It may have escaped your attention but Iron Maiden released their 17th studio album, Senjutsu last month. Granted, hard rock isn’t everyone’s cup of tea. The release hasn’t garnered as much attention as Adele’s upcoming new album, of course, but it’s a brilliant piece of work and well worth checking out.
I’ve been a Maiden fan for longer than I care to remember. I spent much of my teenage years in a state of semi-obsession with the band and devoured their work in minute detail. No matter that it was the most unfashionable thing on earth at the time. I had the Maiden bug and that was it. My fandom coincided with perhaps the lowest point in the band’s history, as contemporary trends left them far behind in the dance obsessed ’90s.
I still recall watching Maiden in a three-quarters’ full Maysfield Leisure Centre in 1996. That sums up their status at the time. Then the staggering revival happened. Bruce Dickinson and Adrian Smith returned to the band in 1999, acting as the catalysts for a new era that’s seen unprecedented success. Maiden has now sold over 100 million copies of their albums and sit atop the pinnacle as bona fide rock giants. My teenage self scarcely believes it.
Therefore, the launch of a new record is an event. Maiden has become such a polished and refined act, new music is greeted with a mixture of expectation and nagging doubt: can they really deliver after all these years? In short, yes! Maiden always produce the goods and deliver emphatically again with Senjutsu.
The new album has everything we expect and oodles more. The heavy riffs and booming guitars are measured by beautiful melodies, layered vocals and distinctly softer interludes. It’s an eclectic piece. Modern Maiden has long championed its progressive and folksy influences, and the band takes that evolution to a new level here. Lost in a Lost World is a novel departure, while remaining essentially Maiden at the same time.
The first single, The Writing on The Wall is a fine track and deceptively brilliant. On first listen it’s a little unremarkable, but the song subsequently establishes itself with admirable persistence. Indeed, it gets better with every listen. And it’s different. More mainstream, perhaps, than we’re used to, the song undoubtedly makes best use of Iron Maiden’s peerless musical assets.
In fact, there isn’t a bad song on the album. The Time Machine initially seems silly and whimsical in conception, but is actually a fantastic song. Days of Future Past is a much shorter track and atypical of the overall album. It’s another change of pace, but in a good way and wouldn’t sound out of place on one of Bruce’s solo albums from the late ’90s.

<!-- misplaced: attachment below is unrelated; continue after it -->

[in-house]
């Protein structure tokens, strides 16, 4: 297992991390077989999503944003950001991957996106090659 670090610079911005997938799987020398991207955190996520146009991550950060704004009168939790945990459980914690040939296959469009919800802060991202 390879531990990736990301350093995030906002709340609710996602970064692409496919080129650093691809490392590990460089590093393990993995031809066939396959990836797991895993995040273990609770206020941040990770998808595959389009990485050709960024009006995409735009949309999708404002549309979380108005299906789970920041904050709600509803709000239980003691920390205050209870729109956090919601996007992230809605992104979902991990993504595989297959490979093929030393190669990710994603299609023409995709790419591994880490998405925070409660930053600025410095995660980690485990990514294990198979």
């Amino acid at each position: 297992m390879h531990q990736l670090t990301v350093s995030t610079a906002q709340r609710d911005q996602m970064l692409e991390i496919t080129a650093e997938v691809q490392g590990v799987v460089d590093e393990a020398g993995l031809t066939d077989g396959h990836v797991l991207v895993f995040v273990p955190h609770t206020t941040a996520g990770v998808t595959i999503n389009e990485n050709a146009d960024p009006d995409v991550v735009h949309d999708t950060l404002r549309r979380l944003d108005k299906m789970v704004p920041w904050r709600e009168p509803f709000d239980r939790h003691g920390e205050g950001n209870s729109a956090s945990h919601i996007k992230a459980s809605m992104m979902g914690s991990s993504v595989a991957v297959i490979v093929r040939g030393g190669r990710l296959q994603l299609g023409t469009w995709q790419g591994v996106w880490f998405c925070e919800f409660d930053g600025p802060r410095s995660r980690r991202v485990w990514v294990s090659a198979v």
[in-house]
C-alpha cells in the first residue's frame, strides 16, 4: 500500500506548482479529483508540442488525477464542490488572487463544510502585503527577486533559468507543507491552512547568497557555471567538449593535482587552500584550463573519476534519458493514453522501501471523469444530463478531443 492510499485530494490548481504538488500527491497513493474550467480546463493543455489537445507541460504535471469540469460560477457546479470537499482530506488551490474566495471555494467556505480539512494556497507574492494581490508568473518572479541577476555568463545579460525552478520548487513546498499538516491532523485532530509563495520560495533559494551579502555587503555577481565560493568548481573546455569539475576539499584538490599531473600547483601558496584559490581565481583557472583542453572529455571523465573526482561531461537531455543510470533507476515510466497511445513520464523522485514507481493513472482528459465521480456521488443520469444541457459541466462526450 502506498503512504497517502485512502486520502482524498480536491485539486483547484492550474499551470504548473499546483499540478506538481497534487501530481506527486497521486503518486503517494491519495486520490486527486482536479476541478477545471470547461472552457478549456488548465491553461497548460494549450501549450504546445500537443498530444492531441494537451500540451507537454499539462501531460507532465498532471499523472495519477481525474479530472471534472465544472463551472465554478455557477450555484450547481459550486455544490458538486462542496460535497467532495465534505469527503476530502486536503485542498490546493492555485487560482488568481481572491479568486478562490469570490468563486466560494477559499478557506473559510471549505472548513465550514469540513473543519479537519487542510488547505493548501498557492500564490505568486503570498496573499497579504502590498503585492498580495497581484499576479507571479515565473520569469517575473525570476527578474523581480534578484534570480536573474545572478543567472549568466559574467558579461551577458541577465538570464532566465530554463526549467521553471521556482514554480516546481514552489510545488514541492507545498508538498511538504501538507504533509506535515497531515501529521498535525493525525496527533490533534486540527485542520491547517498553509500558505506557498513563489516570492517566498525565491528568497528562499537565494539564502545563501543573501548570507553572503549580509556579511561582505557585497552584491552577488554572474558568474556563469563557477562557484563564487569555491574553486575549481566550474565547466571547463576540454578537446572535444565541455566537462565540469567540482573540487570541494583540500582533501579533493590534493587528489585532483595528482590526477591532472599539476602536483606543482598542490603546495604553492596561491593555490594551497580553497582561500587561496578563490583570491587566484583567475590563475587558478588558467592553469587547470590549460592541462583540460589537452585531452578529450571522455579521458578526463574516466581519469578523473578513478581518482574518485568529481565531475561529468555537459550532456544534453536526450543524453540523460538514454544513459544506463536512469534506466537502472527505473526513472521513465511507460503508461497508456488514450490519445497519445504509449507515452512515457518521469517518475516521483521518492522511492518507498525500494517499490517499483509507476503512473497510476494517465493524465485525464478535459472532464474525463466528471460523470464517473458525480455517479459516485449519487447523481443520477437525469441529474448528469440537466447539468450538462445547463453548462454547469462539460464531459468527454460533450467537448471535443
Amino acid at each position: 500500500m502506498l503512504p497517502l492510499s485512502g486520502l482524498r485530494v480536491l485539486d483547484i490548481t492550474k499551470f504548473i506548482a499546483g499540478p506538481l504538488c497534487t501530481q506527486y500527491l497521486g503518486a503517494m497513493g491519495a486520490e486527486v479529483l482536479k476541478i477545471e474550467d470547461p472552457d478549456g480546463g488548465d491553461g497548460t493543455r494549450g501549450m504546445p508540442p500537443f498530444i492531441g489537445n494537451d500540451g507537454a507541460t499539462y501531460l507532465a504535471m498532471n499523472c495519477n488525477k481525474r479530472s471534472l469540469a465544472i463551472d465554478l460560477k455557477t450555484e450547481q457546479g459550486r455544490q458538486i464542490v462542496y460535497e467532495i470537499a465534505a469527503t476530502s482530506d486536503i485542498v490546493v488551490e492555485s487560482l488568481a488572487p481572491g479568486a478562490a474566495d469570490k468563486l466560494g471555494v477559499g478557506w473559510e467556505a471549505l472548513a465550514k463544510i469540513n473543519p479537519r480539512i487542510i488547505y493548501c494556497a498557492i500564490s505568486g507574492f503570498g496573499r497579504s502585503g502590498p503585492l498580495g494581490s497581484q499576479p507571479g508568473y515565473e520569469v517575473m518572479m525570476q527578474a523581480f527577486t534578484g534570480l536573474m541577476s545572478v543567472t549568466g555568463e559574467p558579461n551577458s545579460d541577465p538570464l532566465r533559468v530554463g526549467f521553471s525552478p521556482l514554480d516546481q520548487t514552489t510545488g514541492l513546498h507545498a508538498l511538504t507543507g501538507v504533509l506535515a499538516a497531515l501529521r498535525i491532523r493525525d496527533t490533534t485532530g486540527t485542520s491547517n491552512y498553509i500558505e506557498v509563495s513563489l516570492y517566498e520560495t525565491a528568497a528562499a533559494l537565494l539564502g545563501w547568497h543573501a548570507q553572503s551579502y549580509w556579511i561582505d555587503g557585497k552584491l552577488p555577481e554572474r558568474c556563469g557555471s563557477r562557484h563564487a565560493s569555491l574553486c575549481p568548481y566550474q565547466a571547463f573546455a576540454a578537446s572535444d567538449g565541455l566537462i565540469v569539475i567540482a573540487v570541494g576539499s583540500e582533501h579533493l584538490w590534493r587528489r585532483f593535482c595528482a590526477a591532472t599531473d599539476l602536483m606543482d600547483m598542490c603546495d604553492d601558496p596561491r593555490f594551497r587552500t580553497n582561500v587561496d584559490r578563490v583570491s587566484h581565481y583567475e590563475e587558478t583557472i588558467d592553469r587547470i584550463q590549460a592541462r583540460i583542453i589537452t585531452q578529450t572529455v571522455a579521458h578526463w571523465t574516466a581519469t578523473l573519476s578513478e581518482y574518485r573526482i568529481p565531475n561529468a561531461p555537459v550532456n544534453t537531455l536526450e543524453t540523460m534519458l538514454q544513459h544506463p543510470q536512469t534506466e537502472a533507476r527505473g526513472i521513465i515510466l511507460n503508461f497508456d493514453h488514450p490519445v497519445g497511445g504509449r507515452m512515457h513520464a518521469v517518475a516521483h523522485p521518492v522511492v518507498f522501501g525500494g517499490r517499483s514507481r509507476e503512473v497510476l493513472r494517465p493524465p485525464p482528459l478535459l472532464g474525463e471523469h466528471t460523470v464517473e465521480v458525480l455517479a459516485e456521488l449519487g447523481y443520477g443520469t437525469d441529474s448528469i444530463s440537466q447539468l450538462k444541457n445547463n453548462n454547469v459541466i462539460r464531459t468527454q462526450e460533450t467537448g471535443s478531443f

There are other departures, too. Darkest Hour is a brooding ballad about, ahem, Winnie Churchill. Yes, you read that right. Only Maiden can do things like that and make it work! But there are other more dependable elements. Maiden’s trademark gallop is reassuringly audible in Stratego, while the album concludes with a trio of epics from Steve Harris.
The final three songs aren’t for the faint of heart, but are well worth the investment. They form a majestic wall of sound that plays around with virtually all of Maiden’s signature topics and themes, utilising every trick in their vast book. It is a simply wonderful conclusion.
I enjoy Maiden more than ever, but it wasn’t always like that. Indeed, as I got older and delved into bands like The Beatles, I viewed Maiden as a little anachronistic and immature by comparison. What adult wants to listen to songs about medieval battles, mythology and movies? I drifted away for a time. But you know what? I was right the first time! Iron Maiden are superb and profoundly under appreciated for the brilliance of their work.
Actually, Maiden are the sort of act that you appreciate better with age. Indeed, it takes a little maturity to fully appreciate the intricacy, complexity and melodic consistency of their music. And, after all these years, they get bigger and better. Senjutsu charted Maiden’s best ever ranking on the Billboard 200 and they were only beaten to the UK no.1 album spot by a whisker, by Drake, on the new album’s release. Remarkable. Maiden’s Somewhere in Time album contains an epic about Alexander The Great. Alexander purportedly wept because he had no worlds left to conquer. In 2021, the same is true of Iron Maiden.
PS The United Rugby Championship has started. It’s early days, but already it’s plain to see that whatever problems pan-Celtic rugby has, the South African sides aren’t the answer. These are good players, but taken out of their cultural home and environment, they’re struggling to make an impact. It’s sad to see if rather predictable. Back to the drawing board?